“Side hustle” or “sideline” in some cases, is increasingly becoming a common term among young Filipinos. To put it simple, a side hustle is a source of income that isn’t someone’s primary occupation or employment.
For example, you could be working at an office as an accountant during the day and by night, a freelance graphic designer during your spare time so as to bring in extra money.
The benefits of having side gigs are apparent: you make more money than you usually would.
The downsides are just as obvious: Since you’ve already spent 8+ hours on your day job, the rest of your dwindling free time would be exhausted doing extra work.
What follows is a list of the most profitable side gigs you can get into with varying degrees of difficulty.
1. Financial Advisor or Insurance Agent
Estimated Monthly Earnings: P20,000 – P50,000
This may come as a surprise to some, but being a financial advisor or insurance agent for a large company can be incredibly profitable if you have the necessary interpersonal skills to go along with it.
The job description mainly revolves around offering financial advice and educating people about insurance policies, and how these services can help your potential clients’ lives in the long run.
These jobs are often advertised as flexible with time, with high earning potential – which is true, as your salary would be on a commission basis (around 40% – 50% commissions per sale).
Granted that you have the necessary PR skills, you’ll earn as much as you’re capable of selling.
Successful agents can earn six digits a month for every 20-30 hours a week spent meeting with clients, but that depends entirely on one’s ability to network, market and sell the services.
Doing the math:
If you can sell at least 3 insurance policies worth P20,000+ (per annum) every month, you can modestly earn around P30,000 per month (and assuming your clients will continue on with their policies, you’ll receive the same amount on the succeeding year).
What makes this side hustle lucrative?
Only 47% of the working population in the country are insured, which means there are millions of Filipinos out there that will eventually need to have one. And there’s VUL, an insurance policy that offers both life insurance and investment features.
Although, in order to become an agent, one must take the appropriate certification exams in the Philippines. These prerequisites can cost up to P6,000 total (P2,020 for the Insurance Commission Exam for traditional and VUL, while the License costs P3,030 – which is valid for 3 years). So study up to get yourself certified and licensed to work for companies such as AXA, Manu Life, or Pru Life.
Bigger institutions like Sun Life Financial do offer free certification/licensing exams, including free reviewers (reading materials) and free seminars.
Estimated Monthly Earnings: from P10,000 – P100,000
A freelancer is defined as a self-employed worker who has no long-term commitments to an employer.
The Philippine business climate in Manila seeks freelancers that have skills in the following fields:
- Multimedia arts (video editing, sound editing, dubbing, voice acting, graphic design)
- Creative writing (article writing, proofreading, copywriting, data entry, transcription)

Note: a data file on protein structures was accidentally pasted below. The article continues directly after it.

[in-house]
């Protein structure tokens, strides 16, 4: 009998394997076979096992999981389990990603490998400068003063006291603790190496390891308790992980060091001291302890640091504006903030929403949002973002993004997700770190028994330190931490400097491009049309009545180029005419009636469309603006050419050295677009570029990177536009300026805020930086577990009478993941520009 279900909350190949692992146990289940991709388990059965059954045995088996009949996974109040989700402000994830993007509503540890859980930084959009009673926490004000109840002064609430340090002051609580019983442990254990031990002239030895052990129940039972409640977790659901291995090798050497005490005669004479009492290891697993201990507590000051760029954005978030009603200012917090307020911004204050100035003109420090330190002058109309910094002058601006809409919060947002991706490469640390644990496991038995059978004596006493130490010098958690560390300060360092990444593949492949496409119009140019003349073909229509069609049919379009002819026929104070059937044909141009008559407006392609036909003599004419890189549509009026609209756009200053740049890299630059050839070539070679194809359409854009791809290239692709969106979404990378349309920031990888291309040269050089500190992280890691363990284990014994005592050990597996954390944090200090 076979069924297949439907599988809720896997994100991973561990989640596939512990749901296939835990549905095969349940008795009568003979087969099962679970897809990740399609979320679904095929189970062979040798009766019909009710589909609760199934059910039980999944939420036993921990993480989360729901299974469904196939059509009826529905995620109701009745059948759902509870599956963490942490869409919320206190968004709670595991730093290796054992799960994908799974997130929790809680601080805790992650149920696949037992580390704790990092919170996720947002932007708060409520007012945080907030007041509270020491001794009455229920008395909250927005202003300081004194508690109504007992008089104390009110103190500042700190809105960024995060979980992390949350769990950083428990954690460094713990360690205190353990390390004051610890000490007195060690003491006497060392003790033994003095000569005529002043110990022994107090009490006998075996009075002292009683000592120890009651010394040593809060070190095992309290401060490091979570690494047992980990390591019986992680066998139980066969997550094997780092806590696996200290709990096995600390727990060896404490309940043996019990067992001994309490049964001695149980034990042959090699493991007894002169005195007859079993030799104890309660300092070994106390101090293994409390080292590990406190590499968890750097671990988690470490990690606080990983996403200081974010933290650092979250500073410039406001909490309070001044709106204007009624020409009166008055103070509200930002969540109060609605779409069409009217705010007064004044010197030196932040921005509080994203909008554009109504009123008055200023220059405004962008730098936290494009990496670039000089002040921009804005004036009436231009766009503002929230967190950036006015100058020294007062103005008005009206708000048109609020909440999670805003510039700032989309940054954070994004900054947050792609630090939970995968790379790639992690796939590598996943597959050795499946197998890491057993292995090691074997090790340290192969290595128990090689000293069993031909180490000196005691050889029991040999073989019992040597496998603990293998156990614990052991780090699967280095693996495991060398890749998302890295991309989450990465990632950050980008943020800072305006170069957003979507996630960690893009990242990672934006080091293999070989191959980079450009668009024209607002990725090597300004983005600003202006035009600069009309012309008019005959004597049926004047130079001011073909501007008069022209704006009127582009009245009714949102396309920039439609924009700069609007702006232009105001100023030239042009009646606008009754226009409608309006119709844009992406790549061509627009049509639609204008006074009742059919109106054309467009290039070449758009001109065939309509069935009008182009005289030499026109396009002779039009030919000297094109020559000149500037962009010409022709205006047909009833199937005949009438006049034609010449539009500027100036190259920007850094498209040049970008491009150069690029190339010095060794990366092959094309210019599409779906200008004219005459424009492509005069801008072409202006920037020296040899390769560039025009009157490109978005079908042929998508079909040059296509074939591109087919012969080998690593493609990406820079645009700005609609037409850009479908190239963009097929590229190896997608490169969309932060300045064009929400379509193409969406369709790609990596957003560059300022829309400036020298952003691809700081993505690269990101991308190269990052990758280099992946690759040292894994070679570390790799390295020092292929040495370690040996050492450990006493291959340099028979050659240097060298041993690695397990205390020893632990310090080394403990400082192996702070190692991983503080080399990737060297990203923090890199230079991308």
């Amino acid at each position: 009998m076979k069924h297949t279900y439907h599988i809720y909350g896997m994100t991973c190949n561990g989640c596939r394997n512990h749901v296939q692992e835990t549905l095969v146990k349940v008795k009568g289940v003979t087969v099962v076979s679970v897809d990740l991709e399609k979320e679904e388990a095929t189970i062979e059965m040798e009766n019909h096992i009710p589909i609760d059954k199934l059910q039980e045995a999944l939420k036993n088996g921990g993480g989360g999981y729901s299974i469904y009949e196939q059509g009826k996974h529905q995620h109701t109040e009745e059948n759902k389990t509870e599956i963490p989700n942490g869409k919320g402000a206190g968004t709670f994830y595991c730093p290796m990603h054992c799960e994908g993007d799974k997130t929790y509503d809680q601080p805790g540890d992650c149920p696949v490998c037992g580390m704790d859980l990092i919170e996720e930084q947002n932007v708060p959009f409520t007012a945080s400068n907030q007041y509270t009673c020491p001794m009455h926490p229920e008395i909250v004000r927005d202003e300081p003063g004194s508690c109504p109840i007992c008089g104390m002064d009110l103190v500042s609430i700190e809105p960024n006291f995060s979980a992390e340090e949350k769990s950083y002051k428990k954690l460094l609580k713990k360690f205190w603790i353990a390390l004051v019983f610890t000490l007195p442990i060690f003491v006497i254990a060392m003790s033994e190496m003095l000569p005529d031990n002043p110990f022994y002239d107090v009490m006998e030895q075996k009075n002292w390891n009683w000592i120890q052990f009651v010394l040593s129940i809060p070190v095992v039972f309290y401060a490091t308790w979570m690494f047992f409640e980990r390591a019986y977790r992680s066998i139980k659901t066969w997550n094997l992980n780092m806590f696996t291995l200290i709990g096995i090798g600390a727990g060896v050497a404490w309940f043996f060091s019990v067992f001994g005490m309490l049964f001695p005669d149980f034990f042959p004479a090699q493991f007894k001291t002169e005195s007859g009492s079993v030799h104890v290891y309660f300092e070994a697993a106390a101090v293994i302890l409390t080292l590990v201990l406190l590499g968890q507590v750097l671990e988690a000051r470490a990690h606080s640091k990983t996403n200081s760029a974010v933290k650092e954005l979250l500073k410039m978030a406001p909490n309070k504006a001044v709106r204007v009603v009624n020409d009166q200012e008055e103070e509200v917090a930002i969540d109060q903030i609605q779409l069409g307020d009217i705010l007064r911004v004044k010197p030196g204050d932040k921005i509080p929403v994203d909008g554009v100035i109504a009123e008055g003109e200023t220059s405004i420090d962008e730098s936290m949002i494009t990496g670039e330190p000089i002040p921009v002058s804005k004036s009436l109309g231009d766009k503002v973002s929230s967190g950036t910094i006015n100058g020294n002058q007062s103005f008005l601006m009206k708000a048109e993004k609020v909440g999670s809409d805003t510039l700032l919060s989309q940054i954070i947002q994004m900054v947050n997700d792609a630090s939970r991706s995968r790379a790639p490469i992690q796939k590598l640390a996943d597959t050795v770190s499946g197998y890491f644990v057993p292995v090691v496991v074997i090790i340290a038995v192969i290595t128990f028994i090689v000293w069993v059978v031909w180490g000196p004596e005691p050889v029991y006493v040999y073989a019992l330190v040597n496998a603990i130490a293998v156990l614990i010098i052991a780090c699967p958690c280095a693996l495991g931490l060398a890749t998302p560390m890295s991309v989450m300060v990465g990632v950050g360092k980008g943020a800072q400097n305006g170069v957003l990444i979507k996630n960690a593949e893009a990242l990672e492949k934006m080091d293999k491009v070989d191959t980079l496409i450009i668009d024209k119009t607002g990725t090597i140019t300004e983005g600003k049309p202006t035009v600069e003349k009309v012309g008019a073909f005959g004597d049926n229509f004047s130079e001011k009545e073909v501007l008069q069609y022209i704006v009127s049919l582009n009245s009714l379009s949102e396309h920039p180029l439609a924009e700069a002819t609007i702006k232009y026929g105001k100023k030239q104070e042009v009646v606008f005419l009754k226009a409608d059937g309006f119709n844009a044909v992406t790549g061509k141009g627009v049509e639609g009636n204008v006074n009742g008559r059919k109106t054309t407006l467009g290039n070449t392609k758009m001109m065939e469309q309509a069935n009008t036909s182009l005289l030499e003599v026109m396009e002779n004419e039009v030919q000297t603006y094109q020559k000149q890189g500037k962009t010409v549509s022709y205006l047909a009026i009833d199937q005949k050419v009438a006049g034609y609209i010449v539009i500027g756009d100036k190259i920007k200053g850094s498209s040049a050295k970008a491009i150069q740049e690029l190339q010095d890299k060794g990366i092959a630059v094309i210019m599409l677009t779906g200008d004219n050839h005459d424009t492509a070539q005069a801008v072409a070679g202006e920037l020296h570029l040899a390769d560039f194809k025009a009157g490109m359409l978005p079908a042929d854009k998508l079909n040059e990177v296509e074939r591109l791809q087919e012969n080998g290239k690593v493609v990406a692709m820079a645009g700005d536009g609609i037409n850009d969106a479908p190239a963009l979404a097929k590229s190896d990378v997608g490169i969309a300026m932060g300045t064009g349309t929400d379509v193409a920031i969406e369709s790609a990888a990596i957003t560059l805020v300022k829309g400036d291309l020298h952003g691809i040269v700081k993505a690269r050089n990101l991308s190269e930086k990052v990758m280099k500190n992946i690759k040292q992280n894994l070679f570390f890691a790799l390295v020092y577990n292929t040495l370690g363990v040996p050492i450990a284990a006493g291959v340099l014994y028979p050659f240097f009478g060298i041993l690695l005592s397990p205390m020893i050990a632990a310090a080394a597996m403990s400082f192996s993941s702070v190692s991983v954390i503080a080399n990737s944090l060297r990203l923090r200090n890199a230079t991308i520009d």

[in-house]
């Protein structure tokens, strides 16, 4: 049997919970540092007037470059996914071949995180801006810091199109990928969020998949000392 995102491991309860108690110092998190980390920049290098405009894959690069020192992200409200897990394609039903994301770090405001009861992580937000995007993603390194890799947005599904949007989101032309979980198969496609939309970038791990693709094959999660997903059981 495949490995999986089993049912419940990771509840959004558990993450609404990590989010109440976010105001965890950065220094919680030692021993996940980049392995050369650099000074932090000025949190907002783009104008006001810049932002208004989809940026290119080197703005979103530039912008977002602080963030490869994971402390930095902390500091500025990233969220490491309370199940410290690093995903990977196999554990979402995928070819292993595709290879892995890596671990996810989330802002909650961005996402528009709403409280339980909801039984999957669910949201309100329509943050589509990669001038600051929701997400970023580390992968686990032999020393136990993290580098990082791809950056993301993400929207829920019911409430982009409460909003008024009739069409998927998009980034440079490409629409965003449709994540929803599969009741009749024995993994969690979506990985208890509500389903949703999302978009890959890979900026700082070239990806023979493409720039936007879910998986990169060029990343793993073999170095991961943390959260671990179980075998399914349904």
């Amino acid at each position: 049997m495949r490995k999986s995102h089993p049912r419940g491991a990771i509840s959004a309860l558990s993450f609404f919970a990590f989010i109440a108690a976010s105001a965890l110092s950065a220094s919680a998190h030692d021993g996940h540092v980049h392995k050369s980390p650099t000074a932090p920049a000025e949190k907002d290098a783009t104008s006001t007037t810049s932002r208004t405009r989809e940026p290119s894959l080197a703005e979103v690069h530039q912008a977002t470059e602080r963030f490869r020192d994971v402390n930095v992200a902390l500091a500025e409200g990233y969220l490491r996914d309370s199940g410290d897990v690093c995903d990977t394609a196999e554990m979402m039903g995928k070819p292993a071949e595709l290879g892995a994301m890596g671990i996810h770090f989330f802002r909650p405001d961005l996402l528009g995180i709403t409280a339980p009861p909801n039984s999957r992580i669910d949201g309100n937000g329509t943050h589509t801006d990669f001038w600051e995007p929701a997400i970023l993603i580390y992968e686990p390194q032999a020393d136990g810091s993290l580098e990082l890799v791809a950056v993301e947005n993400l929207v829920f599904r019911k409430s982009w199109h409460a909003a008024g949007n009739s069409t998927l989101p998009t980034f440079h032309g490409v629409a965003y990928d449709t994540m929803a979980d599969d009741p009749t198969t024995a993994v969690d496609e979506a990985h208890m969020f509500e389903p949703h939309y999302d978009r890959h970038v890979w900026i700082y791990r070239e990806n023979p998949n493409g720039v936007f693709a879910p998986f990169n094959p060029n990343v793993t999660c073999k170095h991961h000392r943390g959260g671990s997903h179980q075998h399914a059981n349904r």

- Digital marketing (SEO, digital PR, social media management, content marketing, creating promotional campaigns and material)
- Events (organizing, promoting, coordinating, logistics, photography, etc…)
- Teaching (online ESL tutor)
- Admin & customer service (virtual assistant, customer service representative)
- Web & Software Development (programmer, web developer, web designer, QA)
If you are aiming to earn extra income as a freelancer, reassess and reevaluate your skills. Here are a few sample questions to ask yourself when assessing an opportunity:
- Do you have an eloquent command of English and/or another language?
- Do you have a knack for writing and putting character and significance to articles and coming up with substantial topics to write about?
- Do you have a keen eye for proofreading?
- Do you have the proper productive habits, work ethic and the right equipment for video editing or graphic design?
- Do you have the PR skills or a strong technical background in Digital marketing?
- How well do you manage time and delegate tasks when it comes to organizing schedules and events?
If you have any of these skills or have something equally useful in your repertoire, you can sell your skills as a freelancer. There are plenty of online platforms which you can use to sell your services, such as:
- Jobstreet (for part-time home-based job opportunities)
Freelancers tend to earn on a project basis, so your skills need to be competitive, flexible, adaptive and constantly evolving. The difference between a good and great freelancer is that the former meet deadlines, and the other beats deadlines (accompanied by high-quality outputs).
It’s easy to improve your skills by offering your skills for cheap to build a portfolio and client-base. A freelancer becomes more attractive to future clients if he can turn up and show the projects he’s done.
Some people have built whole careers out of their freelance work, earning anywhere from P10,000 to P100,000 (or even more) per month depending on the quality of their work, and consistency and availability of projects.